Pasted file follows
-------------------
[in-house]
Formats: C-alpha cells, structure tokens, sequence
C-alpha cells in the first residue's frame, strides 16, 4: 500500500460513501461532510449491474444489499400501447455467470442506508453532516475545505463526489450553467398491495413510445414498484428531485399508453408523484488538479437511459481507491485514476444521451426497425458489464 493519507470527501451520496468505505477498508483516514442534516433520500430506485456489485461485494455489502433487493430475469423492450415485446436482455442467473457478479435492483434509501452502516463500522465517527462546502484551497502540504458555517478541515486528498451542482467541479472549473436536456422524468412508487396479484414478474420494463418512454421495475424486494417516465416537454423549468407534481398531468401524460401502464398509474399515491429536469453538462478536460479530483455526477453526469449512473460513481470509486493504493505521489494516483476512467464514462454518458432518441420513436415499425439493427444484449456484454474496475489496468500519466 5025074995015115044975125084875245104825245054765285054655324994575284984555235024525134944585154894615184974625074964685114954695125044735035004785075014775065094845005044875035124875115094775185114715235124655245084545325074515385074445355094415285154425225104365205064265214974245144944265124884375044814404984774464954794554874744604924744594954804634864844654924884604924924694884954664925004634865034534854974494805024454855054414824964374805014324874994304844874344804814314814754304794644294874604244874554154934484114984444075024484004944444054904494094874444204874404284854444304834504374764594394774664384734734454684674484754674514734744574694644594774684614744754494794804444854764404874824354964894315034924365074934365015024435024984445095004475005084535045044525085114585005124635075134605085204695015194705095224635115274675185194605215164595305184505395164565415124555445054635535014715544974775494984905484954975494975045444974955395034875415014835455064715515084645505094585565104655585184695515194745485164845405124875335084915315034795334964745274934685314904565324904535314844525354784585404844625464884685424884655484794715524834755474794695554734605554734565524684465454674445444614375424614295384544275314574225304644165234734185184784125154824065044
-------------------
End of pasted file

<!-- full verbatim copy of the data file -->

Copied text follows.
[in-house]
Formats: C-alpha cells, structure tokens, sequence
C-alpha cells in the first residue's frame, strides 16, 4: 500500500460513501461532510449491474444489499400501447455467470442506508453532516475545505463526489450553467398491495413510445414498484428531485399508453408523484488538479437511459481507491485514476444521451426497425458489464 493519507470527501451520496468505505477498508483516514442534516433520500430506485456489485461485494455489502433487493430475469423492450415485446436482455442467473457478479435492483434509501452502516463500522465517527462546502484551497502540504458555517478541515486528498451542482467541479472549473436536456422524468412508487396479484414478474420494463418512454421495475424486494417516465416537454423549468407534481398531468401524460401502464398509474399515491429536469453538462478536460479530483455526477453526469449512473460513481470509486493504493505521489494516483476512467464514462454518458432518441420513436415499425439493427444484449456484454474496475489496468500519466 5025074995015115044975125084875245104825245054765285054655324994575284984555235024525134944585154894615184974625074964685114954695125044735035004785075014775065094845005044875035124875115094775185114715235124655245084545325074515385074445355094415285154425225104365205064265214974245144944265124884375044814404984774464954794554874744604924744594954804634864844654924884604924924694884954664925004634865034534854974494805024454855054414824964374805014324874994304844874344804814314814754304794644294874604244874554154934484114984444075024484004944444054904494094874444204874404284854444304834504374764594394774664384734734454684674484754674514734744574694644594774684614744754494794804444854764404874824354964894315034924365074934365015024435024984445095004475005084535045044525085114585005124635075134605085204695015194705095224635115274675185194605215164595305184505395164565415124555445054635535014715544974775494984905484954975494975045444974955395034875415014835455064715515084645505094585565104655585184695515194745485164845405124875335084915315034795334964745274934685314904565324904535314844525354784585404844625464884685424884655484794715524834755474794695554734605554734565524684465454674445444614375424614295384544275314574225304644165234734185184784125154824065044